Gluten-free is only the tip of the iceberg in the pet food industry. Dog food proudly announces that it has taken the grains out of the food. Cat food announces that it has added grasses to its products. Cheese, eggs, all types of “people” food can now be part of your furry friend’s dinner. (Of course, you don’t want to share these items from the table. Their version is more pure than ours.)

There are so many organic food choices they have taken over a whole aisle in both the cat and dog sections. I’m not sure I really understand the concept of organic pet food. Do they only use free-range chickens? Only use cows that have fed on pesticide-free grass?

I think we may have gone over the edge with the new dog food I discovered. It needs to be kept in a refrigerator at the store and at home. Some of it looks like kibble. But there is a selection of things that look like tubes of sausage. It seems that you break it up and feed it to the dog. And it costs more than the sausage in the meat department.

In spite of the over-abundance for dogs and cats in the newly refurbished department, there is still one glaring absence. I could not find a single thing for Lord Nelson, the hedgehog. I can’t believe they couldn’t find room for a single exercise ball or wheel. Guess we have to stick with the wax worm treats.

Perhaps if I look hard enough, I can find him a mini Lamb Chop.

 
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Posted by on August 7, 2014 in Humor, Pets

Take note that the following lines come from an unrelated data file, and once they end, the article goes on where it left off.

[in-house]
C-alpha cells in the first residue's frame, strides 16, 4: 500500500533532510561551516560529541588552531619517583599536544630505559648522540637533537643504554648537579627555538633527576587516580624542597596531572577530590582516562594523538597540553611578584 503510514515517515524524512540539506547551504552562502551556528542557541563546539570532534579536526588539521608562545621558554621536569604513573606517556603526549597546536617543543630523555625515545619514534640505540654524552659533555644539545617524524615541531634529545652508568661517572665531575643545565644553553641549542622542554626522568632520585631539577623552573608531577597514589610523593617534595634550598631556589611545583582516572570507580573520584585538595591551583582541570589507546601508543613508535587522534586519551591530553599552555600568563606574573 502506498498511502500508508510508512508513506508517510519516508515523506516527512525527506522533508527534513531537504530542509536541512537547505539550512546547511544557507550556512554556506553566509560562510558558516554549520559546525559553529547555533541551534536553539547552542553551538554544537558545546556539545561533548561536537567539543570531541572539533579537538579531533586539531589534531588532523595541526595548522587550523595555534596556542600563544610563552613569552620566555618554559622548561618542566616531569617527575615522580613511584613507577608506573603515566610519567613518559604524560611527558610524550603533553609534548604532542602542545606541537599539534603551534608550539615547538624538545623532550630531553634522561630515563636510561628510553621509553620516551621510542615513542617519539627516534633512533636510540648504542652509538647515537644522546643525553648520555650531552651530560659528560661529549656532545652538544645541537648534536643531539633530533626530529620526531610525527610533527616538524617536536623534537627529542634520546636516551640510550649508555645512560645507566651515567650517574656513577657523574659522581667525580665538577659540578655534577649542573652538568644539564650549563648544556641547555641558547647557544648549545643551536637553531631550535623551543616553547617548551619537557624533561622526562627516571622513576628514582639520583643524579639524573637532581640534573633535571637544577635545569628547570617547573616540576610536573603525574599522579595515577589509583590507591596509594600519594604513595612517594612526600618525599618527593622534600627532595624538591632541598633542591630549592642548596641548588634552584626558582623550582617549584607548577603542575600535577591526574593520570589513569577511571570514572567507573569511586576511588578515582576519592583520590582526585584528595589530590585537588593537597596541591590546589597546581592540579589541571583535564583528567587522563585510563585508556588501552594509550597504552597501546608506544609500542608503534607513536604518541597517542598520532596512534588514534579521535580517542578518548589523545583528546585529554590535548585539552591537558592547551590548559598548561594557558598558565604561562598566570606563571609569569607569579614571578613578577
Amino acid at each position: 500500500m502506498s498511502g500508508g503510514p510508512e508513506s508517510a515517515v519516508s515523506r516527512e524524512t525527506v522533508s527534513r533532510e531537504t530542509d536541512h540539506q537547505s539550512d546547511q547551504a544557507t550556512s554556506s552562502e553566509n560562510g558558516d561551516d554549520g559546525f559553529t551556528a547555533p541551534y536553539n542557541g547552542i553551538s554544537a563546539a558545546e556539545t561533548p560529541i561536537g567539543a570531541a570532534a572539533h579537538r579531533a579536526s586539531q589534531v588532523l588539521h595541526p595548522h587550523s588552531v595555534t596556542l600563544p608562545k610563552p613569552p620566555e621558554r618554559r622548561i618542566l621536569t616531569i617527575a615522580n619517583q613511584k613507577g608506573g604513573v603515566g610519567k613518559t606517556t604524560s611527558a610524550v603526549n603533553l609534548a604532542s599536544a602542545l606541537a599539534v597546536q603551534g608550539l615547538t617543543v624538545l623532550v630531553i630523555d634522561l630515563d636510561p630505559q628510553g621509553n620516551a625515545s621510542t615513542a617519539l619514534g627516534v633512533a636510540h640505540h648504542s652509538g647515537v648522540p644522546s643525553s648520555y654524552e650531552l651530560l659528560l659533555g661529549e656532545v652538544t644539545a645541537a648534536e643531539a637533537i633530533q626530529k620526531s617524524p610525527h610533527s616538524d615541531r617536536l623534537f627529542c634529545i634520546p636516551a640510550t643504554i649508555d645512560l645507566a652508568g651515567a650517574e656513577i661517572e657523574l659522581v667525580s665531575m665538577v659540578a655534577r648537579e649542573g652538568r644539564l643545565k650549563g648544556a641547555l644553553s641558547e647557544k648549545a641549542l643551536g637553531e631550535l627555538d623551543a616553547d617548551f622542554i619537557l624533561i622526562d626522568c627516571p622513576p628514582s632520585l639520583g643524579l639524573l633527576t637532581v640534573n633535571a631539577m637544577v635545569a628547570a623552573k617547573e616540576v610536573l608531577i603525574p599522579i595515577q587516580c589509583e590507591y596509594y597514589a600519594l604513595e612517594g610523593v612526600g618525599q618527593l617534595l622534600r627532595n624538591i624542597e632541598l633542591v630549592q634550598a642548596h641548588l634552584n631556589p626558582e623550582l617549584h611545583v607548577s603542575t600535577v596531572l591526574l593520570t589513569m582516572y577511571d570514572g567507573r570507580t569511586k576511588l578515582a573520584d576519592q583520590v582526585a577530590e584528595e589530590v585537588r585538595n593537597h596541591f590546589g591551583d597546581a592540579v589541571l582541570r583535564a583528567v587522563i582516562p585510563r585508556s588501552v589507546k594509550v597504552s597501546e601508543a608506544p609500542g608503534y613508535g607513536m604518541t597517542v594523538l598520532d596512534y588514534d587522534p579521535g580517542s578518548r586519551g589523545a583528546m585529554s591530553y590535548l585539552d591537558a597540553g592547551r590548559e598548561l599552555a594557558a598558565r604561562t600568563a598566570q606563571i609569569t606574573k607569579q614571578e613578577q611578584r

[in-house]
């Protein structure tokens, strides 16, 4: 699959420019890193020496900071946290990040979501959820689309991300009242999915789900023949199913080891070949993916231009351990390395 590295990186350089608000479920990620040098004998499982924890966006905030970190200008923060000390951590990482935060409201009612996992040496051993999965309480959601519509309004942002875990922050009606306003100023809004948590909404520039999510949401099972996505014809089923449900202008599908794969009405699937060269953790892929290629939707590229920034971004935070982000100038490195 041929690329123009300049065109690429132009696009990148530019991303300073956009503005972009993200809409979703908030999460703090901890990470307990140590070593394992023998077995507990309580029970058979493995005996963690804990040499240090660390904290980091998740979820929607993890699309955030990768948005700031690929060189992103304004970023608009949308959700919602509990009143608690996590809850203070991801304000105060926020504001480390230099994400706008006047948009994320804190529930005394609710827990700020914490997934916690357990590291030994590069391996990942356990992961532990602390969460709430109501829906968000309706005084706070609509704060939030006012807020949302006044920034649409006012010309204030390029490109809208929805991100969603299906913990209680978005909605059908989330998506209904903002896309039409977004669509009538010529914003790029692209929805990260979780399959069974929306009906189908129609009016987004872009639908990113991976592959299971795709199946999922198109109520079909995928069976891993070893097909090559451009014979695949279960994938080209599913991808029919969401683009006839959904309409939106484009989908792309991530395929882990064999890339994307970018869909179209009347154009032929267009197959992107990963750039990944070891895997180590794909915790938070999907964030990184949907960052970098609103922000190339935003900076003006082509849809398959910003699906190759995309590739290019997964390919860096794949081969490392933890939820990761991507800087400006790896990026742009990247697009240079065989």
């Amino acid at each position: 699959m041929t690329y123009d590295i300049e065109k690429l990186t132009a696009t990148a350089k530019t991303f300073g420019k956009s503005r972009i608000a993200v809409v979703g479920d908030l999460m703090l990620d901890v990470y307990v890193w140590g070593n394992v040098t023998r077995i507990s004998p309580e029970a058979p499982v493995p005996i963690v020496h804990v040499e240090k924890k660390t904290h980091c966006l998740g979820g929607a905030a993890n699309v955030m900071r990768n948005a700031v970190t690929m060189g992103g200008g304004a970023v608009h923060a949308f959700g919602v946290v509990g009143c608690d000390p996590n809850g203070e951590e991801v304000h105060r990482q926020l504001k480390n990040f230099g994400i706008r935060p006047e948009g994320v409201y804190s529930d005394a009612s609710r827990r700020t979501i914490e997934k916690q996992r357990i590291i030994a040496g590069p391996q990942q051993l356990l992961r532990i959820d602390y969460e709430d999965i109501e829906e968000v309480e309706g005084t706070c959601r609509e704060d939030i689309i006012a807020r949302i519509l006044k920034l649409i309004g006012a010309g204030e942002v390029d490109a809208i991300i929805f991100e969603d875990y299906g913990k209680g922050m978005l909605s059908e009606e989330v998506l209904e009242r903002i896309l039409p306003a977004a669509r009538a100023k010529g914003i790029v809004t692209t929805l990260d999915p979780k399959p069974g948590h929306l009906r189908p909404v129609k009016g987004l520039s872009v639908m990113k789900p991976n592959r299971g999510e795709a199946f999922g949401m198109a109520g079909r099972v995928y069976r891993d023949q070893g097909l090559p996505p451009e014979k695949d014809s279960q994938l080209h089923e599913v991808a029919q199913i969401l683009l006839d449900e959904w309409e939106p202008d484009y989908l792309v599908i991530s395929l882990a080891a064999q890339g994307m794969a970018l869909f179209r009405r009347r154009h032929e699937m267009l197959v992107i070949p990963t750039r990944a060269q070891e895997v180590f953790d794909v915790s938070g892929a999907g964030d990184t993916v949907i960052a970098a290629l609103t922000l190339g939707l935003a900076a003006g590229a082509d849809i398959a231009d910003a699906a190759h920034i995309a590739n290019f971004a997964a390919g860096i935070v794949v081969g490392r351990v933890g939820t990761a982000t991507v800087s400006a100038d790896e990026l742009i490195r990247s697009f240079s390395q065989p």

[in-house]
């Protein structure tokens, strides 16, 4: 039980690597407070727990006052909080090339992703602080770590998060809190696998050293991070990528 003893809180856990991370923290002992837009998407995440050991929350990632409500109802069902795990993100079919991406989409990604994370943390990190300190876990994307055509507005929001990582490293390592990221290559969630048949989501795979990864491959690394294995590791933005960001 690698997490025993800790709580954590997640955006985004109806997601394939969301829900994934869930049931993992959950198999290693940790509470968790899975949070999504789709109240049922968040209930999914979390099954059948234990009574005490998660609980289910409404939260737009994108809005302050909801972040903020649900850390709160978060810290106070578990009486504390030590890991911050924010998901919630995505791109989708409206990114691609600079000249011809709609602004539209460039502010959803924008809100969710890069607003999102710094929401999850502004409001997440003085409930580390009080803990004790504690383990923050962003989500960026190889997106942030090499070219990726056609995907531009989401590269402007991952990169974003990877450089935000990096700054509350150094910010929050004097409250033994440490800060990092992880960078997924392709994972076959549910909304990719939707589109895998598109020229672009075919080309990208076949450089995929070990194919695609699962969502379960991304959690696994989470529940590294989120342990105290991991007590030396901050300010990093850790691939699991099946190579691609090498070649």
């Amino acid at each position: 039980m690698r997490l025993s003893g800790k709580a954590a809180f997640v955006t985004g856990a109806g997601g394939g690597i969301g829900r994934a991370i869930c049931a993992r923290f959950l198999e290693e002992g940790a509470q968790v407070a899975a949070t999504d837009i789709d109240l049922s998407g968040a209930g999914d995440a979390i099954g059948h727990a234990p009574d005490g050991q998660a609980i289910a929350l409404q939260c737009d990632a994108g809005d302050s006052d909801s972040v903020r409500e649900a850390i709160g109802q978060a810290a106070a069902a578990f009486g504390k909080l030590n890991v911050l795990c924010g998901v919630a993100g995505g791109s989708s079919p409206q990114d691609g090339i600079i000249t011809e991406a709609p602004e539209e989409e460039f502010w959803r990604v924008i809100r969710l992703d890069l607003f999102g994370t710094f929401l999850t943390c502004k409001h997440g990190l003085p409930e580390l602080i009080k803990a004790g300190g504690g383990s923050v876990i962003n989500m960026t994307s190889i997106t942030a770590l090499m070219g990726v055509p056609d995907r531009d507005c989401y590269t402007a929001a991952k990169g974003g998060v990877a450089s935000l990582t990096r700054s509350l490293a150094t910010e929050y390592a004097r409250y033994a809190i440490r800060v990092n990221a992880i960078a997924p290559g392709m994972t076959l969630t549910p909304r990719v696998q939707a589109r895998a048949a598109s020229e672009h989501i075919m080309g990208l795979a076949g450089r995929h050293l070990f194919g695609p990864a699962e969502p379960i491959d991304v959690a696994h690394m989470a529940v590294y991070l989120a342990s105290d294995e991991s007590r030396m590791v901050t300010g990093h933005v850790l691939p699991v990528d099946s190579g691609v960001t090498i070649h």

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It’s the American Way

There’s a form of punishment called Chinese Water Torture. The basic idea was to drip water onto the person’s forehead until they were driven to confess.

For some reason, that came to mind when I was thinking about Tuesday’s election.

We don’t live in a large metropolitan area, so our candidates are not the ones taking out expensive ads on local TV stations. It’s probably just as well. After the last 2+ year Presidential election cycle, I’ve learned to tune out any ad that starts with people talking in “significant tones”.

Of course, that means that I don’t watch the gubernatorial ads either. I wonder what happened to that silly idea about people interviewing candidates and presenting their views on various issues?

A candidate came around door-to-door meeting voters a couple of weeks ago. It’s happened once or twice before. Having lived in the city for many years, it’s a little disconcerting to see a well-dressed stranger pull up. I always check for religious tracts.

It has to be a little scary for the candidate too. We live in a politically conservative area. I think that means everyone has a gun. On the other hand, most people are so impressed by the effort that they give the guy a chance. Or at least remember his name.

We’ve had a lot of candidates with fuzzy agendas and vague promises. I think this might be the first year we’ve have a proposal that’s fuzzy and vague. Not that the language is written in such a way as to get people confused. Rather, no one understands what the proposal will do. Including the candidates.

We can’t find anyone who will own up to writing the creature. All that seems to be coming out of it is that it will be good for business. Probably small business. May do something for the people too. Impacts the current tax situation somehow.